According to the NHS Blood and Transplant report, of the almost 7,000 patients currently on the UK’s transplant waiting list, 30% (about 2,000) have been waiting more than two years for an organ. Sadly over 500 of them have been waiting longer than five years – that’s more than 1,800 long days.
Waiting for an organ is a terrible ordeal, a nightmarish waiting game for those who need the organ as well as their family and friends.
There is no ETA
Many factors affect the wait for an organ transplant and the amount of time that you have been on the waiting list doesn’t make a difference, you don’t get closer to the top of the list the longer you are on it. Not knowing when, or if, the organ will arrive is a daily torment for the person in need of transplant as well as their family and loved ones.
There is no guarantee
Just because a person is on the organ donor waiting list does not mean he or she will definitely receive the organ that they need. Sadly some people do not survive the wait, the NHS reports that one in ten people on the national transplant list die while waiting for the organ they desperately need. For those waiting for an organ, and their family, this is a constant fear.
Simon Howell who was the focus of the documentary film ‘The Wait’ tells of his experience waiting for an organ:
My family and I are on a roller coaster and like a roller coaster I can’t see the twists and turns or how it will end. But a transplant would completely transform my health and all our lives.
There are false alarms
Even if you do get the call from the hospital that an organ has become available, it does not mean the surgery will certainly happen. Doctors would still need to carry out more tests to see whether the surgery would be suitable.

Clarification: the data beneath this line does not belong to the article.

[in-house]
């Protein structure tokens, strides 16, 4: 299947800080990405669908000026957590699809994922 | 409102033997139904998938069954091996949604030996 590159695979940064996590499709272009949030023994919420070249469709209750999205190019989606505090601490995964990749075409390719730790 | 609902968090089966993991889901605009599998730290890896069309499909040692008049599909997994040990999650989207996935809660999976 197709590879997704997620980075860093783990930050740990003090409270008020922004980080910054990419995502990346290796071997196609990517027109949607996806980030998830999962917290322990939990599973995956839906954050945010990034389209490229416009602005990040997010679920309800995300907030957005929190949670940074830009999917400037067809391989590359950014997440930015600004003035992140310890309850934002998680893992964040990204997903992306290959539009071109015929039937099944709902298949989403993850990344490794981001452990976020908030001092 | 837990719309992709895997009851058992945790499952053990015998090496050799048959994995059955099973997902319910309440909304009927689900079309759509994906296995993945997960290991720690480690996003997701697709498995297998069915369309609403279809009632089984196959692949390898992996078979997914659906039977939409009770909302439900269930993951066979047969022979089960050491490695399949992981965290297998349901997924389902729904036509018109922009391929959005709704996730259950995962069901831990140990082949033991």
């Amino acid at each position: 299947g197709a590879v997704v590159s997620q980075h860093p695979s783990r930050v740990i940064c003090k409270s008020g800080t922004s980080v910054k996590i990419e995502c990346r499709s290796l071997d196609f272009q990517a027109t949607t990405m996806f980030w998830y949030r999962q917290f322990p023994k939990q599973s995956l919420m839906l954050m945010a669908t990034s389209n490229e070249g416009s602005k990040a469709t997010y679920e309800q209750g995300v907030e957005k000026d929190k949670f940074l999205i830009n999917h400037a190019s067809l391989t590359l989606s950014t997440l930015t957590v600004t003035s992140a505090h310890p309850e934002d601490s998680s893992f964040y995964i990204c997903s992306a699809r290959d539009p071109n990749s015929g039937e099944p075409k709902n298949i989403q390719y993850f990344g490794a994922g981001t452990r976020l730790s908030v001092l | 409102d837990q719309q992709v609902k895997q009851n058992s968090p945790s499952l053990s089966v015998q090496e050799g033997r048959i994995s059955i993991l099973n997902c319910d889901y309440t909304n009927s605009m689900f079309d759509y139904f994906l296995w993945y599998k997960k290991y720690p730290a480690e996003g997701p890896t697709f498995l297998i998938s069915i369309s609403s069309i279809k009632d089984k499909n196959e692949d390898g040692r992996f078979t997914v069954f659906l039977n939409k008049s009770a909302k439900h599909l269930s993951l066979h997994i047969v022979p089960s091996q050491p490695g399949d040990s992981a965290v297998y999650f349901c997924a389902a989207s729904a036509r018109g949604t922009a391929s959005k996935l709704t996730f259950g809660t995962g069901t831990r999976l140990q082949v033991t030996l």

Transplant recipient Helen explains:
I didn’t get my hopes up when I received a call from the hospital in case it turned out to be a false alarm.
Life isn’t easy
To make it onto the transplant list, doctors have to evaluate how desperate your condition is and, when an organ is failing, there are usually some really unpleasant side effects that go with it. Very often the lives of those who are waiting for an organ are dominated by their illness.
For people waiting for a kidney, three to four times a week they need to go on dialysis which is hugely disruptive for their lives as well as their family members.
Those in need of a new organ are often sickly and fatigued and find it a struggle just to complete normal daily tasks like walking even a few metres.
Director of Organ Donation and Transplantation at NHS Blood and Transplant, Sally Johnson, appeals to all to consider the gravity of the situation those on the organ waiting list must endure:
I’d ask you to imagine how you’d feel if someone close to you was waiting for a transplant; their whole life on hold, hoping someone will donate to save them. I’m sure we’d all hope an organ would be available to help someone we love – so shouldn’t we all pledge to be organ donors so more lives can be saved?